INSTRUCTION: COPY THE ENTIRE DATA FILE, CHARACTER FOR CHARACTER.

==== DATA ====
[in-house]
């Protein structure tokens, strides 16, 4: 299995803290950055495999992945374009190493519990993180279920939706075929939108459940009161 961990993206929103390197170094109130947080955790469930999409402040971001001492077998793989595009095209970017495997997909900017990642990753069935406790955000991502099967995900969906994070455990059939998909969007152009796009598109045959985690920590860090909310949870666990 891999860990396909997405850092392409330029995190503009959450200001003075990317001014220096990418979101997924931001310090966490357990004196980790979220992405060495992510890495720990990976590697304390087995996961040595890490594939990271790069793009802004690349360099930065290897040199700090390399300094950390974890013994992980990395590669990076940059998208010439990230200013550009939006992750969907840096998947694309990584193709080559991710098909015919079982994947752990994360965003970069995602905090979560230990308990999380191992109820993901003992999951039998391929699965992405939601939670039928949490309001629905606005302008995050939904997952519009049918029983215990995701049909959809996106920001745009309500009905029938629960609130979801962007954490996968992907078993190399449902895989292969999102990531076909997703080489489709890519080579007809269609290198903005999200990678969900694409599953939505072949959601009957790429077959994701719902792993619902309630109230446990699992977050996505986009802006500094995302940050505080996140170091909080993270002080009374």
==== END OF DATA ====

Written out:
[in-house]
């Protein structure tokens, strides 16, 4: 299995803290950055495999992945374009190493519990993180279920939706075929939108459940009161 961990993206929103390197170094109130947080955790469930999409402040971001001492077998793989595009095209970017495997997909900017990642990753069935406790955000991502099967995900969906994070455990059939998909969007152009796009598109045959985690920590860090909310949870666990 891999860990396909997405850092392409330029995190503009959450200001003075990317001014220096990418979101997924931001310090966490357990004196980790979220992405060495992510890495720990990976590697304390087995996961040595890490594939990271790069793009802004690349360099930065290897040199700090390399300094950390974890013994992980990395590669990076940059998208010439990230200013550009939006992750969907840096998947694309990584193709080559991710098909015919079982994947752990994360965003970069995602905090979560230990308990999380191992109820993901003992999951039998391929699965992405939601939670039928949490309001629905606005302008995050939904997952519009049918029983215990995701049909959809996106920001745009309500009905029938629960609130979801962007954490996968992907078993190399449902895989292969999102990531076909997703080489489709890519080579007809269609290198903005999200990678969900694409599953939505072949959601009957790429077959994701719902792993619902309630109230446990699992977050996505986009802006500094995302940050505080996140170091909080993270002080009374």